What is torticollis?
In its truest form, the term comes from two Latin words: tortus, which means twisted, and collum, which means neck. Sometimes it's called “wryneck.”
It can happen to adults, children and babies alike. Today I’m going to specifically talk about babies, as I just had a patient come in with torticollis yesterday and it’s sitting heavy on my heart.
So, a baby with torticollis is typically stuck with their head turned in one position to the right or left. In other words, they can only look left or look right. Looking in the other direction proves difficult and/ or painful.
Typically if a baby has this condition, they were born with it, as being cramped in the womb and/ or childbirth can cause the babies neck to become “kinked” when they arrive in this bright, beautiful world.
There are a few key issues with this condition… and I’m mostly coming from a practical standpoint and from the things I’ve seen in practice.
- Baby might have difficulty nursing on both breasts. In saying that, a baby who is stuck looking to the right only, might only want to nurse on the left breast. Nursing on the right breast might pose a problem in that baby can’t turn to the left to nurse on the right breast.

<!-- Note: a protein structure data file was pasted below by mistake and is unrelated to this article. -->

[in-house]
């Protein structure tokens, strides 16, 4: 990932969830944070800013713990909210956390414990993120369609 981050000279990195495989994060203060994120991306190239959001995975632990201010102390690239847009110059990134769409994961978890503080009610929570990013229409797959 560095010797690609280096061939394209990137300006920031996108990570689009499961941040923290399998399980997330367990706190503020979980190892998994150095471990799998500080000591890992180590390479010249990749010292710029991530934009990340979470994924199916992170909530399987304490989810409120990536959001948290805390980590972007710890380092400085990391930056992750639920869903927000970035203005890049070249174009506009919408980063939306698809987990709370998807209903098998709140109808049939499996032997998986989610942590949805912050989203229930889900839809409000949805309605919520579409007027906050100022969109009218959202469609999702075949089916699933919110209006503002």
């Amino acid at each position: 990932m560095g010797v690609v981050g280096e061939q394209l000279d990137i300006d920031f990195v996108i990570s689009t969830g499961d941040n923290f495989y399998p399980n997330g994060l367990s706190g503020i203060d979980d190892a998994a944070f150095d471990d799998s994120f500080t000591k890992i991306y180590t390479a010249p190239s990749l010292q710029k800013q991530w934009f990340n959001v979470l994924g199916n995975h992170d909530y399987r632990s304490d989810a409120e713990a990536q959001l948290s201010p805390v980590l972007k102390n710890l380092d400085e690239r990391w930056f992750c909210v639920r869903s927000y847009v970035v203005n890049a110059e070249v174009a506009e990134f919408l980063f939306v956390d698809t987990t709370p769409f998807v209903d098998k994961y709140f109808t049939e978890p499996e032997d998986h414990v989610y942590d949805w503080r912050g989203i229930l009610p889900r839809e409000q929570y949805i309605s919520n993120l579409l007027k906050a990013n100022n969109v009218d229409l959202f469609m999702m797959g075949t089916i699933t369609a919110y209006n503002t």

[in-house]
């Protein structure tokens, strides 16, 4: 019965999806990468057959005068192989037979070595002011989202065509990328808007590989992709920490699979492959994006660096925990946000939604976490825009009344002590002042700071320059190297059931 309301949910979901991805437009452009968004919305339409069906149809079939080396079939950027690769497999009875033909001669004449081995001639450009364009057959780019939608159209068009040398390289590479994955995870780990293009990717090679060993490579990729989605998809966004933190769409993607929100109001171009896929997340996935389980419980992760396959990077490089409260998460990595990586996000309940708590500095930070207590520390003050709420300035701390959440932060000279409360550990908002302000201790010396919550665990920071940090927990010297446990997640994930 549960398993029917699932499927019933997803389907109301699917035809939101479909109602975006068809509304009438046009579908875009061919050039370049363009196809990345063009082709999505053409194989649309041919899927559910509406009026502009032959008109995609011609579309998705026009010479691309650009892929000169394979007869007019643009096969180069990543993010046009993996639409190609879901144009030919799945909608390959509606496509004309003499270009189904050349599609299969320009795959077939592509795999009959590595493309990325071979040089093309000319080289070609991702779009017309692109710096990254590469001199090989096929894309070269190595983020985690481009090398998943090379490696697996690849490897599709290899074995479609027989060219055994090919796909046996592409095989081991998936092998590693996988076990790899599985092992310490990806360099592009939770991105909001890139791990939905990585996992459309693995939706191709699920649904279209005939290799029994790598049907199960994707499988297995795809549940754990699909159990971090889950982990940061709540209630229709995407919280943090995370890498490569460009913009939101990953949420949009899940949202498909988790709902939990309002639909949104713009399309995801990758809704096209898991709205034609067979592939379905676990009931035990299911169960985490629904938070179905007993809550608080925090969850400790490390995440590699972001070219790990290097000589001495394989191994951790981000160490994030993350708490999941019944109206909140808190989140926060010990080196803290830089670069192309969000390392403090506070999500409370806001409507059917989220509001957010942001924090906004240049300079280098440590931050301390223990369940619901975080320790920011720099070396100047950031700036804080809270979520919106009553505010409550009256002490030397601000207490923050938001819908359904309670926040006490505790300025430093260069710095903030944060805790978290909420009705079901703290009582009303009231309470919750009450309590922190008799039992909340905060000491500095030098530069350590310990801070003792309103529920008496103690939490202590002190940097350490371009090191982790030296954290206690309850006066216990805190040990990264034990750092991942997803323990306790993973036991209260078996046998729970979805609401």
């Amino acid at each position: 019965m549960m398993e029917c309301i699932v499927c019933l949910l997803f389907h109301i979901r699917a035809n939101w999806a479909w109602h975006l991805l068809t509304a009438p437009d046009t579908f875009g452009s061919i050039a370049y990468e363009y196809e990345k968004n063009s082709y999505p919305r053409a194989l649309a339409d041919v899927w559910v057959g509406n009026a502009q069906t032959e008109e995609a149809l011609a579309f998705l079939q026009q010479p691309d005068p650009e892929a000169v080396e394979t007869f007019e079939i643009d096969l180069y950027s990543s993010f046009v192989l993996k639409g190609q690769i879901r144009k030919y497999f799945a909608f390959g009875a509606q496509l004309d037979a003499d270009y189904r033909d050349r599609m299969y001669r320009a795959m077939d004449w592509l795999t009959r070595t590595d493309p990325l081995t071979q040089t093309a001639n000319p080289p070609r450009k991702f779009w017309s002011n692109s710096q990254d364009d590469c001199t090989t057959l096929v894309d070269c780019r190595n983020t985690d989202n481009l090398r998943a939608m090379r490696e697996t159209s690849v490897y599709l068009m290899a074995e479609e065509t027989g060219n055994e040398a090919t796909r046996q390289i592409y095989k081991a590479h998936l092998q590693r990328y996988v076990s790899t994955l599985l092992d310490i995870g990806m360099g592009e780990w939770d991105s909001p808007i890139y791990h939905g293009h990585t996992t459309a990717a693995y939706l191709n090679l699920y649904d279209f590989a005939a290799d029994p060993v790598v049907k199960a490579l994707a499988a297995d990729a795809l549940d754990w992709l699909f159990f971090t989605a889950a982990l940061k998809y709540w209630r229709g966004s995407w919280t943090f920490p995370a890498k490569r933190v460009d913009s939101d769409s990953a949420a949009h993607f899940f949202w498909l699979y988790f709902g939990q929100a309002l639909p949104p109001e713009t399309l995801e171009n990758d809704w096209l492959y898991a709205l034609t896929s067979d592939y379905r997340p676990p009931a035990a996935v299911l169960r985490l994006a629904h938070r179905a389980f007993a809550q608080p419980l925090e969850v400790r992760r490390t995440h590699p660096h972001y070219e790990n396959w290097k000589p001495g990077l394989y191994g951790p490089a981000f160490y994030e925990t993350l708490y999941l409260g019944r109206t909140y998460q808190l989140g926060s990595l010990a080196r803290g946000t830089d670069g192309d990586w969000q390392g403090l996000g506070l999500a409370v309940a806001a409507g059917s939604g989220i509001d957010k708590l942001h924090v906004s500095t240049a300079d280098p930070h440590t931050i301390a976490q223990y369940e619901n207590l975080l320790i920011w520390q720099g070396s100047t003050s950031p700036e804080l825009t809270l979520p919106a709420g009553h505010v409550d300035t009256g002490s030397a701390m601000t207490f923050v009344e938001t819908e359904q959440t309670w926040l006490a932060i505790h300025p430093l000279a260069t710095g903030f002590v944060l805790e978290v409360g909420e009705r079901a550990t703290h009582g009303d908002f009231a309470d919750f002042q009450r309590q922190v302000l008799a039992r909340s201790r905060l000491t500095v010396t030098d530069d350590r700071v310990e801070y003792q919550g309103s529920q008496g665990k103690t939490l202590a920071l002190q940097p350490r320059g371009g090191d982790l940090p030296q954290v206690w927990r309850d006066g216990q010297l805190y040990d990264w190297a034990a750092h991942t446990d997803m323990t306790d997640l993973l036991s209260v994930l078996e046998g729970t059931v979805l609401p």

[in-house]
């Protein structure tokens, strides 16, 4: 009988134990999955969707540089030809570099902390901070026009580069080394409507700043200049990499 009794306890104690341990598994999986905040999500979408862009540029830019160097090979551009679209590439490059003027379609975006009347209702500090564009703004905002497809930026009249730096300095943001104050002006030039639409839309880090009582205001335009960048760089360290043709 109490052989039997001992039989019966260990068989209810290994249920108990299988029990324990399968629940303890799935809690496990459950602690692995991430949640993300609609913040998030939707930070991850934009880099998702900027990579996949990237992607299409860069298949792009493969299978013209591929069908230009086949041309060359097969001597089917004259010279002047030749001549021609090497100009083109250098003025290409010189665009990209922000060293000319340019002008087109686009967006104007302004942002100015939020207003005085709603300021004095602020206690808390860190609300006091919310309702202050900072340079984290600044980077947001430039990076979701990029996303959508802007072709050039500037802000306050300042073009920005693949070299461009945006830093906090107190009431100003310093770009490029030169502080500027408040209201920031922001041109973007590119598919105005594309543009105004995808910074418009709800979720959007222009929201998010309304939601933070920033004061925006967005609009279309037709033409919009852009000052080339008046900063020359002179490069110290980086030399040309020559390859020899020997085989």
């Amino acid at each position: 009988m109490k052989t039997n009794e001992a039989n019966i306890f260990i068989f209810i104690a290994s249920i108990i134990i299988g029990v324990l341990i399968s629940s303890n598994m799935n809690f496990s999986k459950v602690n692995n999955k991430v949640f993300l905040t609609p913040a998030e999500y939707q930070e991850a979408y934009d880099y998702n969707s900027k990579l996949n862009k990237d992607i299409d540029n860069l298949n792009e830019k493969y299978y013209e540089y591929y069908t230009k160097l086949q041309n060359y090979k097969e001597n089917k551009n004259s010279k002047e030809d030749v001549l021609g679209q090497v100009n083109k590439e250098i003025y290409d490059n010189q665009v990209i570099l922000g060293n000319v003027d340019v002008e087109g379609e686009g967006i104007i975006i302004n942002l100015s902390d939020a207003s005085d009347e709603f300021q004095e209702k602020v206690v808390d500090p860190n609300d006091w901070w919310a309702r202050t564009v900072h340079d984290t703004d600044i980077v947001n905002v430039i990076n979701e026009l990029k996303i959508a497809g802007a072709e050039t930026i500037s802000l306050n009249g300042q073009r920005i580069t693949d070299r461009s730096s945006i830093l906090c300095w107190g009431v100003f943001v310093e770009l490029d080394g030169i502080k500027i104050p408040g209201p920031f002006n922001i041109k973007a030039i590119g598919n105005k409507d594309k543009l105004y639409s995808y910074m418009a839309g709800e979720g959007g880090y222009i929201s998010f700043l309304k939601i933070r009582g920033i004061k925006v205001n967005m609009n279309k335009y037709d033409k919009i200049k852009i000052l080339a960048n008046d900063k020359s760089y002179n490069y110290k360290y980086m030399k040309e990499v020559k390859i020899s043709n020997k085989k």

- Baby might be sleeping on the one side only, which can lead to a soft spot on their head… which can lead to wearing a helmet.
- Baby might be getting upset in that they can’t turn to watch other siblings or happenings in the other direction from which they’re stuck.
This is why adjustments and mobilization are so important for this particular condition. Adjustments create movement and mobility in the neck and allow baby to turn their head. In my experience, treatment for this can take one adjustment… or a few… no matter, adjustments are critical for treatment.
If you’ve dealt with this, I welcome your stories and/ or feedback. This can be a sensitive topic for parents, and for good reason. I’m here for support and/ or guidance.
Thank you for reading and for being a part of the CHIRO FOR MOMS journey.